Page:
The Russian Orthodox Patriarch Kirill, a strong supporter of President Vladimir Putin, worked for Soviet intelligence while living in Switzerland in the 1970s, Swiss newspapers reported, citing declassified archives.
According to the Sonntagszeitung and Le Matin Dimanche weeklies, the Swiss police file on the man who today serves as the spiritual head of the Russian Orthodox Church "confirms that 'Monsignor Kirill,' as he is referred to in this document, worked for the KGB."
The two papers said they had gained access to the file in the Swiss national archives.
Kirill, who today is a fervent supporter of Putin's war in Ukraine, lived in Geneva in the early 1970s, officially as a representative of the Russian Orthodox Church at the World Council of Churches (WCC).
Under the code name "Mikhailov," Kirill's mission was to influence the council, already infiltrated by the KGB, the papers said.
The Russian Orthodox Church has refused to comment on Kirill's spying activity in Geneva, while the WCC had maintained it had no information about the case, they said.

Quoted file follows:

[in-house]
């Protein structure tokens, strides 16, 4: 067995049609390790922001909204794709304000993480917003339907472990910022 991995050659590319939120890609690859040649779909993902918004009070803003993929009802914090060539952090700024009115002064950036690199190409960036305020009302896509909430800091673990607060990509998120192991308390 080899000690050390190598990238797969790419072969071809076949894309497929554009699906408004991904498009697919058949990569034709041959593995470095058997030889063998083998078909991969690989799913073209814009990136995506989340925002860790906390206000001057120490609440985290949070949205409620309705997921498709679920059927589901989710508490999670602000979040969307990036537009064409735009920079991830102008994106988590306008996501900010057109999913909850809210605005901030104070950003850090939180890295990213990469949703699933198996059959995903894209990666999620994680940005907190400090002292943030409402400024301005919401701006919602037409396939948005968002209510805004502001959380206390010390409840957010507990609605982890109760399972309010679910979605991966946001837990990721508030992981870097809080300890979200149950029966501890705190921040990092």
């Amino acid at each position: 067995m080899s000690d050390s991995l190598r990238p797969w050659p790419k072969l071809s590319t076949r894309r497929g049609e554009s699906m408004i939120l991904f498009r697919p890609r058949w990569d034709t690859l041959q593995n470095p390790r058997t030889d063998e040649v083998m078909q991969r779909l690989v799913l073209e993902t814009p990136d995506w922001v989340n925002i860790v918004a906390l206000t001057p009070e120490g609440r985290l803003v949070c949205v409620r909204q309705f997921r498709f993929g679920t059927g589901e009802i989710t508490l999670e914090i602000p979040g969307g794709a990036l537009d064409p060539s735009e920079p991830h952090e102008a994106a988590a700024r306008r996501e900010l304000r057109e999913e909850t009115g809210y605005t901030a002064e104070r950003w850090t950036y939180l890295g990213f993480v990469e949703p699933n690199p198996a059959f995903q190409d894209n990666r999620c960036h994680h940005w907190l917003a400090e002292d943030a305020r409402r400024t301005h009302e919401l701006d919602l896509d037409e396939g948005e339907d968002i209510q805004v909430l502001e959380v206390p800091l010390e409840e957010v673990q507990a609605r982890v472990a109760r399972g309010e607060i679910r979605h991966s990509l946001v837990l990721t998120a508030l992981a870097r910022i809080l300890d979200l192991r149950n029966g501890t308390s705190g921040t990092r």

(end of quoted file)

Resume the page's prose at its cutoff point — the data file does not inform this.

But, they reported, the archives showed the Soviet objective was to push the institution to denounce the United States and its allies, and to tone down its criticism of the lack of religious freedoms in the Soviet Union.
The patriarch's nephew Mikhail Gundyaev, who currently represents the Russian church at the WCC in Geneva, however insisted to Le Matin Dimanche that his uncle "was not an agent, although he was subjected to 'strict controls' by the KGB."
And this, he insisted, "did not affect the sincerity of his engagement in ecumenical work with other churches."
Gundyaev also insisted that his uncle had had a special appreciation for Switzerland.
Kirill has visited the wealthy, Alpine nation at least 43 times, the paper reported.
He was among other things passionate about skiing, even reportedly breaking a leg on the Swiss slopes in 2007.
"Between religious diplomacy, espionage and finances, Kirill has continuously been drawn to the Alps and the shores of Lake Geneva," Le Matin Dimanche said.
"I have special feelings for your country," the patriarch himself said in 2019 upon receiving the president of the upper house of the Swiss parliament.
"Of all the countries in the world, it is possibly the one I have visited the most often."